Brent Bacon came to Dunedin for a fresh start in 2018, a move that brought him closer to family and gave his life stability. But within months he was dead, beaten to death with a cricket bat. Rob Kidd looks at how the tragedy unfolded and speaks to a family left clutching the memories of a larger-than-life personality.
After John Collins was found guilty of murdering Brent Bacon, he bustled downstairs from the courtroom, refusing to look his betrayal in the face.
In the space of just an hour, the jury had time for lunch and to reach a unanimous verdict.
The victim’s sister, Lia Bezett — someone who had fed him and offered him work — had positioned herself in Collins’ eye-line, her glare boring into him, willing him to glance her way.
“People would always say I looked like my brother. I hated looking like my brother,” she said.
“The first time in my life I was happy to look like him was in that courtroom when I could face John and haunt him with my similarities.”
On February 4, 2019, Bacon had visited his friends Collins (39) and Aleisha Dawson (32) at the couple’s Lock St unit in St Clair.
Several hours later, the pair were driving north in the victim’s Toyota people mover before they dumped his battered corpse under a kānuka tree on a gravel road a couple of kilometres off the main highway.
Collins admitted he had beaten Bacon to death with a cricket bat, later found snapped in two inside a rubbish bag in the kitchen of the address.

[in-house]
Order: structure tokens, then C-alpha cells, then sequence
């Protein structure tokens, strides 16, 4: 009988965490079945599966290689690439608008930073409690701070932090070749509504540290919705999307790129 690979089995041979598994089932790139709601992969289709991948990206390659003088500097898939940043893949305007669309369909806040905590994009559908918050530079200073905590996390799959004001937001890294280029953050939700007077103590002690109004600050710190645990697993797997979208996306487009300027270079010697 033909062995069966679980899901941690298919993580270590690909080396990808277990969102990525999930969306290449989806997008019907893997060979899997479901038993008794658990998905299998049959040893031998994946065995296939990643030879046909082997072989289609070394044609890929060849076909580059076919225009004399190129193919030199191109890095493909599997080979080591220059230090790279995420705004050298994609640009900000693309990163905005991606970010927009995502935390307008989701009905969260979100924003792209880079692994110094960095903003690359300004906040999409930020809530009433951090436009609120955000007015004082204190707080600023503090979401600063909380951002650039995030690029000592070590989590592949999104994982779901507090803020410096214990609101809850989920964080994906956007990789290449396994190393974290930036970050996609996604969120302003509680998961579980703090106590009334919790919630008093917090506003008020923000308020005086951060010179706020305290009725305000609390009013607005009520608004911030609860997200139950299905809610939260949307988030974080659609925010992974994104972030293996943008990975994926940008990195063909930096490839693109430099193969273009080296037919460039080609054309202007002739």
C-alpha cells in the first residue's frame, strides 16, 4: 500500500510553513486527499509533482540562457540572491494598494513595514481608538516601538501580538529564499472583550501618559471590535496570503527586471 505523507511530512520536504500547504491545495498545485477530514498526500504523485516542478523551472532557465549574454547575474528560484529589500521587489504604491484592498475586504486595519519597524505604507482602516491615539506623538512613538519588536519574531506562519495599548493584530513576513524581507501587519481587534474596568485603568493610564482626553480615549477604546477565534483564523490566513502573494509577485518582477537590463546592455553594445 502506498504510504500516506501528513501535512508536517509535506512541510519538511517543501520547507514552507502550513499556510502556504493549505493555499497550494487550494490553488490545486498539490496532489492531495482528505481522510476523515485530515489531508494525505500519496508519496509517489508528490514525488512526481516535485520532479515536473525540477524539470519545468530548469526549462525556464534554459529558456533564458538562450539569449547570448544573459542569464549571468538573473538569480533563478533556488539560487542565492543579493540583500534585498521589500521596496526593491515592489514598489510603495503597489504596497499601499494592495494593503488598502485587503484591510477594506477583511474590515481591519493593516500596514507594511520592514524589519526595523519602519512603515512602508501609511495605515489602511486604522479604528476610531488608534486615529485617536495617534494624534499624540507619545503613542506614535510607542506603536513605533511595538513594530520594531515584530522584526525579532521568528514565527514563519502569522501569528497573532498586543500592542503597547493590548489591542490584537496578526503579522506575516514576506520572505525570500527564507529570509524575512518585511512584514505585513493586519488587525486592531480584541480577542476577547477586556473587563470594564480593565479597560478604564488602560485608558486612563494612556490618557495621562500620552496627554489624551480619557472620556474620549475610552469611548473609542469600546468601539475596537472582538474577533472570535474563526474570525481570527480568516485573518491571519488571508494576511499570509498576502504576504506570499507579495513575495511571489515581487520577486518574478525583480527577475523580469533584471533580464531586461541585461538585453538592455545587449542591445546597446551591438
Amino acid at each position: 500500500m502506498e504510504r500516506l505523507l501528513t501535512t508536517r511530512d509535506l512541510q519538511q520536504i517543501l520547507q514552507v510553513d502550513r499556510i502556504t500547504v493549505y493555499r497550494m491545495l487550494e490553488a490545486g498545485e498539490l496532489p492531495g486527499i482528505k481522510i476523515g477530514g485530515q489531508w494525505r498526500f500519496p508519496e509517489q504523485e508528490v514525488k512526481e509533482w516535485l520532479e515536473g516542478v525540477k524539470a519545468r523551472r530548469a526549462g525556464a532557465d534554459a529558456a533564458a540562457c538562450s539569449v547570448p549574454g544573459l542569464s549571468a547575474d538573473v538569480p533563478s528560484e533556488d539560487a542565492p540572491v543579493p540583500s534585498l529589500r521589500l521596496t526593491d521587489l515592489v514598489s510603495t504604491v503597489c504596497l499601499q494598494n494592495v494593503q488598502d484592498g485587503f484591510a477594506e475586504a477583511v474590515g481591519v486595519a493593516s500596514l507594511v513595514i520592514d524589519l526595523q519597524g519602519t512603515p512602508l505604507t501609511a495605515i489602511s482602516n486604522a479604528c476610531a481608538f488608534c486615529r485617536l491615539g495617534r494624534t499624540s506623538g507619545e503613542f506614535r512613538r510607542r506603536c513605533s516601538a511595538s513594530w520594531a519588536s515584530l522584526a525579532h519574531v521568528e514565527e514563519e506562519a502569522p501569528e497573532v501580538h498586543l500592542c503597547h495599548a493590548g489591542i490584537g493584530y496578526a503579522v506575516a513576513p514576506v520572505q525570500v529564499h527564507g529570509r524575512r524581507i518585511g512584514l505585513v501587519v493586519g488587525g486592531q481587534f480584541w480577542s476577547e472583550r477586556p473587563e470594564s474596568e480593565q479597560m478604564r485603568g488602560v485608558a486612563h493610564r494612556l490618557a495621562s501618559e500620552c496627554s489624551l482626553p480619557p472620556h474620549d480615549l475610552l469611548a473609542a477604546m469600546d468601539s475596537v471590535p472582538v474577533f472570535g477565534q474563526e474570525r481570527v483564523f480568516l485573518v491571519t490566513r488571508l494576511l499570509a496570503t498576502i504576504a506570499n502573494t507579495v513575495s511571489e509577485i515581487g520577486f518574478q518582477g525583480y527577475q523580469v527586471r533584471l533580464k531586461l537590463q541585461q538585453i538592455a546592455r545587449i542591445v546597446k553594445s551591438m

His claim he was defending himself against a paranoid scissor-wielding assailant were rubbished by the Crown and quickly dismissed by the jury.
Murders always make headlines, but Bezett knew the case would not be one that gripped the nation.
“This whole case could get painted as three druggies who lost their s… but actually he was better than that,” she said.
“He wasn’t bad.
“He still had a job, he still had a relationship, he was still a dad. It speaks volumes for Brent as a person.”
Bezett spoke to the Otago Daily Times to set the record straight on her brother.
Sharp, funny, pragmatic and with an iron will, Bacon is lucky to have her in his corner.
“I feel like I’ve got to protect my brother. I’ve got to honour this dude,” she said.
“He’d be doing the same for me. And you’d know about it.”
The siblings had lived the archetypal Kiwi childhood.
Their parents had split when they were young — a broken home, “but there was nothing broken about it”, Bezett said.
Living in Mt Maunganui. Bacon developed a love of the ocean, a sense of freedom that did not always gel with being confined to the classroom.
The surfing culture, however, brought him into contact with cannabis.
While the defence tried to paint Bacon as a split personality, supposedly angry and unpredictable while on drugs, Bezett said that simply was not the case.
He went through mental health struggles in his life but always came through them, she said.
“He had an innate capacity to pick himself up when he crashed, and rebuild his life and be functional again.
“And actually, doesn’t that make him more resilient than us, who get to live this smooth, easy ride with a few ups and downs here and there?” Bezett said.